A boy observes how hopper bands of desert locust infest a house in a residential area in Lodwar, Turkana County, Kenya in June 2020.
Photo: ©FAO/Luis Tato

New generation of Desert Locusts threatens food security

The Desert Locust upsurge continues to threaten food security in the Horn of Africa and Yemen despite intense efforts to control the pest. Further investment is needed to protect rural livelihoods, FAO says.

A new generation of Desert Locust swarms is threatening agricultural and pastoral livelihoods and the food security of millions of people in the Horn of Africa and Yemen, the Food and Agriculture Organization of the United Nations (FAO) said in mid-December 2020. 

The new Desert Locust swarms occur despite intense efforts to control the pest throughout 2020. More than 1.3 million hectares of locust infestations have been treated in ten countries since January. Control operations have prevented the loss of an estimated 2.7 million tonnes of cereal, worth nearly USD 800 million, according to FAO. That is enough to feed 18 million people a year.

However, favourable weather conditions and widespread seasonal rains have caused extensive breeding in eastern Ethiopia and Somalia. This was worsened by Cyclone Gati which brought flooding to northern Somalia last month, allowing locust infestations to increase further in the coming months. New locust swarms are already forming and threatening to re-invade northern Kenya and breeding is also underway on both sides of the Red Sea, posing a new threat to Eritrea, Saudi Arabia, the Sudan and Yemen.

Further investment is needed to fight Desert Locusts


Donors and partners have so far provided nearly USD 200 million to finance control efforts, allowing FAO and governments to rapidly scale up locust response capacity in a region that has not faced an upsurge of the pest on this scale in generations. Over 1,500 ground survey and control personnel have been trained and 110 vehicle-mounted ground sprayers and 20 aircraft are now in action.

FAO is now seeking a further USD 40 million to increase surveillance and control activities in the most affected countries - Ethiopia, Kenya, Somalia, the Sudan and Yemen - in 2021. More than 35 million people are already acutely food insecure in these five countries, and FAO estimates this number could increase by another 3.5 million if nothing is done to control the latest outbreak.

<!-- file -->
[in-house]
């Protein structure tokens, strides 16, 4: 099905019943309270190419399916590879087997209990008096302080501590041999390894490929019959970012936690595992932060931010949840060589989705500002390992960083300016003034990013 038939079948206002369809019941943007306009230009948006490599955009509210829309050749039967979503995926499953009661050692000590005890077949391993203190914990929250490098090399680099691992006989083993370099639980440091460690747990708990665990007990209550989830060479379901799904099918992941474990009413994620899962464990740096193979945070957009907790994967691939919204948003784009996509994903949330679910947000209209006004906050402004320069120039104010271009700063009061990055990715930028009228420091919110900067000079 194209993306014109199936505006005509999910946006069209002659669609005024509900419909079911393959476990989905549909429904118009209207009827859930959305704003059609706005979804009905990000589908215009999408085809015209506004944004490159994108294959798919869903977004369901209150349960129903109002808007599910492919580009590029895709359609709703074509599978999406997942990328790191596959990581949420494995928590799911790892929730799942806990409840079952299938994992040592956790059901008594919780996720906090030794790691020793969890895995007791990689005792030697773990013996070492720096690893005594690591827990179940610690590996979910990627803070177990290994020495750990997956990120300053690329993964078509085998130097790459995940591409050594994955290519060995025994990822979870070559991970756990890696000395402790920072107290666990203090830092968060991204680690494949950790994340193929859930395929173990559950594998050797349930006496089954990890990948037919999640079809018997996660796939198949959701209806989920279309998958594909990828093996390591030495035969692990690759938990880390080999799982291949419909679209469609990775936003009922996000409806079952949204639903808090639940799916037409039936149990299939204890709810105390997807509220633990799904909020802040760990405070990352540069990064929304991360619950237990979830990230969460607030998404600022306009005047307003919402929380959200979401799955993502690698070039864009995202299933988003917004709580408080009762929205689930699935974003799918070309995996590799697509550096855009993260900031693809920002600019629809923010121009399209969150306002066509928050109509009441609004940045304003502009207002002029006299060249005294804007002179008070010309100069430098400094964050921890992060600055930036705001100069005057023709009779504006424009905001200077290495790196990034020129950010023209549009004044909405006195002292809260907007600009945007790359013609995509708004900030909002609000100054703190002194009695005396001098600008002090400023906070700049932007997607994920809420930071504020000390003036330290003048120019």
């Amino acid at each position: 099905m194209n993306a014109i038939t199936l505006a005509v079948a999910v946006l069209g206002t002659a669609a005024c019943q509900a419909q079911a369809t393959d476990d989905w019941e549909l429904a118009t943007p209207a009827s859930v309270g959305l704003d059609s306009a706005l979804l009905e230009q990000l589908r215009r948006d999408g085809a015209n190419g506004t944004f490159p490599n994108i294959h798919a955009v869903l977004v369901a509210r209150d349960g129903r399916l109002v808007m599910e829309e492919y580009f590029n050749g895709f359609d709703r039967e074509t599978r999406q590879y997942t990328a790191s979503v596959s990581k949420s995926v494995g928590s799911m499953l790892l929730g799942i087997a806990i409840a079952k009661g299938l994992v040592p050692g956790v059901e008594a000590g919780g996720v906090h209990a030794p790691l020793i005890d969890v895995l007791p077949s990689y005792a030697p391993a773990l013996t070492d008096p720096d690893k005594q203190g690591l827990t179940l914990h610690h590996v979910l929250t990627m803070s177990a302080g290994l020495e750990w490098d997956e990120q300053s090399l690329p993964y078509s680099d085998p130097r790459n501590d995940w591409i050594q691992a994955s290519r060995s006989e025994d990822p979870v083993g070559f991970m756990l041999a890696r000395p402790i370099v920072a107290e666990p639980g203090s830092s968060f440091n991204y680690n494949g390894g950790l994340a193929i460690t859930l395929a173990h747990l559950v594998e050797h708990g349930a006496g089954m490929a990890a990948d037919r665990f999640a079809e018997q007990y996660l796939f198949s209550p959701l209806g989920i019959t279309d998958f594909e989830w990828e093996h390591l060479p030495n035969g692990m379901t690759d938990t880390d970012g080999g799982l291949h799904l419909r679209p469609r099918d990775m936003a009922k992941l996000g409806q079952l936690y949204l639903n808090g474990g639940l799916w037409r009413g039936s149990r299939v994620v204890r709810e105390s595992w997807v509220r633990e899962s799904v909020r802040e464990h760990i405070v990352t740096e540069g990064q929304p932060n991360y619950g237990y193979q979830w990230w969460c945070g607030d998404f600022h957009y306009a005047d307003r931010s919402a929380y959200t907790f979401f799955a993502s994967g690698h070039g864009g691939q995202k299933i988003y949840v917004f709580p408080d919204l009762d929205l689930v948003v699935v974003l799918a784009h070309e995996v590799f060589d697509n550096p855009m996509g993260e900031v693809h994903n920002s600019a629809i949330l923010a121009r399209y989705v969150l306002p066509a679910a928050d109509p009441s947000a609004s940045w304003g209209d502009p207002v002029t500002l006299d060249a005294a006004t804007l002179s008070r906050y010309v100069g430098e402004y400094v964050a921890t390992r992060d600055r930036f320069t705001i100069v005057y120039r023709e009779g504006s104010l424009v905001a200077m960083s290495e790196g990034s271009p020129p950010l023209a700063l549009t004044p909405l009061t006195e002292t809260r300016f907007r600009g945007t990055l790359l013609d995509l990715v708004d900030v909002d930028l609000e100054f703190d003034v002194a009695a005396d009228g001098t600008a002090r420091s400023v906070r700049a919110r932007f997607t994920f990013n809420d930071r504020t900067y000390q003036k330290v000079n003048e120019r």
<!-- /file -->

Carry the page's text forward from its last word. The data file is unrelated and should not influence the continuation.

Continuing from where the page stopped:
Rural livelihoods must be protected


FAO is not only working with governments and partners on control operations. The Organization is taking action to safeguard and protect rural livelihoods by providing affected growers with farming packages, veterinary care and feed for vegetation-starved livestock, and cash for families who have lost their crops so that they can cope until their next harvest.

Over 200 000 households have already received livelihood assistance and that number is expected to increase. FAO will assist an additional 98 000 households in early 2021 and is appealing for continuous support, mainly through Humanitarian Response Plans.

Without additional funding, control efforts could slow down or halt from the end of January 2021, potentially allowing the numbers of the crop-devouring pest to surge in some places. Farmers, whose livelihoods have been impacted, require further support and national capacities in monitoring and responding to Desert Locust still need to be strengthened.

(FAO/ile)

Read more at FAO website

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